The latest numbers of confirmed COVID-19 cases in Canada as of 7:30 p.m. ET on Thursday, March 4, 2021. There are 878,391 confirmed cases in Canada. _ Canada: 878,391 confirmed cases (29,903 active, 826,337 resolved, 22,151 deaths).*The total case count includes 13 confirmed cases among repatriated travellers. There were 2,832 new cases Thursday. The rate of active cases is 78.68 per 100,000 people. Over the past seven days, there have been a total of 20,063 new cases. The seven-day rolling average of new cases is 2,866. There were 47 new reported deaths Thursday. Over the past seven days there have been a total of 286 new reported deaths. The seven-day rolling average of new reported deaths is 41. The seven-day rolling average of the death rate is 0.11 per 100,000 people. The overall death rate is 58.28 per 100,000 people. There have been 24,763,481 tests completed. _ Newfoundland and Labrador: 1,002 confirmed cases (125 active, 871 resolved, six deaths). There were five new cases Thursday. The rate of active cases is 23.94 per 100,000 people. Over the past seven days, there have been a total of 30 new cases. The seven-day rolling average of new cases is four. There were zero new reported deaths Thursday. Over the past seven days there has been one new reported death. The seven-day rolling average of new reported deaths is zero. The seven-day rolling average of the death rate is 0.03 per 100,000 people. The overall death rate is 1.15 per 100,000 people. There have been 200,101 tests completed. _ Prince Edward Island: 138 confirmed cases (23 active, 115 resolved, zero deaths). There was one new case Thursday. The rate of active cases is 14.41 per 100,000 people. Over the past seven days, there has been 18 new case. The seven-day rolling average of new cases is three. There have been no deaths reported over the past week. The overall death rate is zero per 100,000 people. There have been 109,360 tests completed. _ Nova Scotia: 1,649 confirmed cases (29 active, 1,555 resolved, 65 deaths). There were three new cases Thursday. The rate of active cases is 2.96 per 100,000 people. Over the past seven days, there have been a total of 25 new cases. The seven-day rolling average of new cases is four. There have been no deaths reported over the past week. The overall death rate is 6.64 per 100,000 people. There have been 350,135 tests completed. _ New Brunswick: 1,443 confirmed cases (37 active, 1,378 resolved, 28 deaths). There were five new cases Thursday. The rate of active cases is 4.73 per 100,000 people. Over the past seven days, there have been a total of 16 new cases. The seven-day rolling average of new cases is two. There were zero new reported deaths Thursday. Over the past seven days there have been a total of two new reported deaths. The seven-day rolling average of new reported deaths is zero. The seven-day rolling average of the death rate is 0.04 per 100,000 people. The overall death rate is 3.58 per 100,000 people. There have been 239,229 tests completed. _ Quebec: 290,377 confirmed cases (7,379 active, 272,553 resolved, 10,445 deaths). There were 707 new cases Thursday. The rate of active cases is 86.06 per 100,000 people. Over the past seven days, there have been a total of 5,047 new cases. The seven-day rolling average of new cases is 721. There were 20 new reported deaths Thursday. Over the past seven days there have been a total of 84 new reported deaths. The seven-day rolling average of new reported deaths is 12. The seven-day rolling average of the death rate is 0.14 per 100,000 people. The overall death rate is 121.81 per 100,000 people. There have been 6,320,910 tests completed. _ Ontario: 304,757 confirmed cases (10,309 active, 287,424 resolved, 7,024 deaths). There were 994 new cases Thursday. The rate of active cases is 69.97 per 100,000 people. Over the past seven days, there have been a total of 7,446 new cases. The seven-day rolling average of new cases is 1,064. There were 10 new reported deaths Thursday. Over the past seven days there have been a total of 108 new reported deaths. The seven-day rolling average of new reported deaths is 15. The seven-day rolling average of the death rate is 0.1 per 100,000 people. The overall death rate is 47.67 per 100,000 people. There have been 11,017,094 tests completed. _ Manitoba: 32,051 confirmed cases (1,143 active, 30,005 resolved, 903 deaths). There were 51 new cases Thursday. The rate of active cases is 82.87 per 100,000 people. Over the past seven days, there have been a total of 394 new cases. The seven-day rolling average of new cases is 56. There were two new reported deaths Thursday. Over the past seven days there have been a total of 15 new reported deaths. The seven-day rolling average of new reported deaths is two. The seven-day rolling average of the death rate is 0.16 per 100,000 people. The overall death rate is 65.47 per 100,000 people. There have been 536,934 tests completed. _ Saskatchewan: 29,220 confirmed cases (1,422 active, 27,407 resolved, 391 deaths). There were 161 new cases Thursday. The rate of active cases is 120.64 per 100,000 people. Over the past seven days, there have been a total of 1,029 new cases. The seven-day rolling average of new cases is 147. There were two new reported deaths Thursday. Over the past seven days there have been a total of 11 new reported deaths. The seven-day rolling average of new reported deaths is two. The seven-day rolling average of the death rate is 0.13 per 100,000 people. The overall death rate is 33.17 per 100,000 people. There have been 581,914 tests completed. _ Alberta: 134,785 confirmed cases (4,613 active, 128,261 resolved, 1,911 deaths). There were 331 new cases Thursday. The rate of active cases is 104.32 per 100,000 people. Over the past seven days, there have been a total of 2,353 new cases. The seven-day rolling average of new cases is 336. There were nine new reported deaths Thursday. Over the past seven days there have been a total of 37 new reported deaths. The seven-day rolling average of new reported deaths is five. The seven-day rolling average of the death rate is 0.12 per 100,000 people. The overall death rate is 43.22 per 100,000 people. There have been 3,425,265 tests completed. _ British Columbia: 82,473 confirmed cases (4,808 active, 76,289 resolved, 1,376 deaths). There were 564 new cases Thursday. The rate of active cases is 93.4 per 100,000 people. Over the past seven days, there have been a total of 3,691 new cases. The seven-day rolling average of new cases is 527. There were four new reported deaths Thursday. Over the past seven days there have been a total of 28 new reported deaths. The seven-day rolling average of new reported deaths is four. The seven-day rolling average of the death rate is 0.08 per 100,000 people. The overall death rate is 26.73 per 100,000 people. There have been 1,950,778 tests completed. _ Yukon: 72 confirmed cases (zero active, 71 resolved, one deaths). There were zero new cases Thursday. Over the past seven days, there have been a total of zero new cases. The seven-day rolling average of new cases is zero. There have been no deaths reported over the past week. The overall death rate is 2.38 per 100,000 people. There have been 8,187 tests completed. _ Northwest Territories: 42 confirmed cases (one active, 41 resolved, zero deaths). There were zero new cases Thursday. The rate of active cases is 2.21 per 100,000 people. Over the past seven days, there have been a total of zero new cases. The seven-day rolling average of new cases is zero. There have been no deaths reported over the past week. The overall death rate is zero per 100,000 people. There have been 14,743 tests completed. _ Nunavut: 369 confirmed cases (14 active, 354 resolved, one deaths). There were 10 new cases Thursday. The rate of active cases is 35.58 per 100,000 people. Over the past seven days, there have been a total of 14 new cases. The seven-day rolling average of new cases is two. There have been no deaths reported over the past week. The overall death rate is 2.54 per 100,000 people. There have been 8,755 tests completed. This report was automatically generated by The Canadian Press Digital Data Desk and was first published March 4, 2021. The Canadian Press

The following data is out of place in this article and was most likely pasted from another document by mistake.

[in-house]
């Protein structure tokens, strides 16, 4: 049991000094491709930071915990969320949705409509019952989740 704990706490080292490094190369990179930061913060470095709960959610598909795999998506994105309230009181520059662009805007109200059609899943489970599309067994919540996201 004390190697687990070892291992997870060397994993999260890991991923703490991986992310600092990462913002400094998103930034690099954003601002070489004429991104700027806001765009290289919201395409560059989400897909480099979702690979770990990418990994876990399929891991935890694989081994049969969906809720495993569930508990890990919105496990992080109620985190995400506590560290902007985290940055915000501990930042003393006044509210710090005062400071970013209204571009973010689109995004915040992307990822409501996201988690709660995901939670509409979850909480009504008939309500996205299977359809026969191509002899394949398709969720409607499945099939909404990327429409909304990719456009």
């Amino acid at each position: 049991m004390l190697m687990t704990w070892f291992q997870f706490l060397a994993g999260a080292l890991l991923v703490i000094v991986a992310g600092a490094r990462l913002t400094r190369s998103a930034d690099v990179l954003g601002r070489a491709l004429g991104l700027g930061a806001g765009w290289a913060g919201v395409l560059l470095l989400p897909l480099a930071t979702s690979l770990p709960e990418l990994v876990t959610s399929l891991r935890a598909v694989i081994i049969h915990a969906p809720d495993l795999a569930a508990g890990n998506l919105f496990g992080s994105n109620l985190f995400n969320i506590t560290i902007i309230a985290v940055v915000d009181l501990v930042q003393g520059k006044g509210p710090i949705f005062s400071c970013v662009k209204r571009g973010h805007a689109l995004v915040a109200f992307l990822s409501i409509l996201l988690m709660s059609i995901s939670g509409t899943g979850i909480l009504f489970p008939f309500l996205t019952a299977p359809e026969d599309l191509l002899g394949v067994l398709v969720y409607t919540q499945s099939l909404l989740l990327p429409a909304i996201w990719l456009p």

A 20-year-old woman fatally shot by police in a Beltline hotel was found next to a replica handgun pellet pistol after being shot by officers, according to Alberta's police watchdog. A press release issued by the Alberta Serious Incident Response Team (ASIRT) says Calgary police responded Wednesday to a third-floor room at the Nuvo Hotel after receiving a call from a woman who sounded distressed. ASIRT said the woman was threatening self-harm and said she had a gun. Police approached the room, at which point a woman appeared in the doorway. The woman turned and went back into the room and returned with what ASIRT said appeared to be a black handgun, allegedly confirmed by footage from body-worn cameras. "Further details regarding what the woman may have done with the handgun or what occurred thereafter are being withheld pending additional possible interviews; however, shortly thereafter, two officers discharged their service pistols," ASIRT said in the release. Calgary police were stationed outside the Nuvo Hotel in the Beltline neighbourhood on Wednesday afternoon.(Julie Debeljak/CBC) Tactical members entered the room, where it was determined that the woman had died. Nearby, they found a replica handgun pellet pistol. Speaking Thursday at a press conference, Chief Mark Neufeld of the Calgary Police Service said the situation that occurred Wednesday was "extremely dynamic" and unfolded quickly. "I do want to acknowledge that a person died in this incident, and that person had a family and friends who today find themselves mourning the tragic loss of a loved one," Neufeld said. "On behalf of all of us at CPS, I extend my condolences to all of those who have been impacted by this incident." Neufeld said he was confident that officers conducted themselves appropriately in the course of the incident. "There are times where, despite the best training, the best tactics, the best tools and even the very best of intentions, where a peaceful resolution isn't to be," he said. "In these tense moments, the preservation of life for bystanders, and even the officers themselves, necessarily becomes the immediate priority." ASIRT said that as an investigation is ongoing, no further information will be released at this time. The Nuvo Hotel is located at 827 12th Ave. S.W.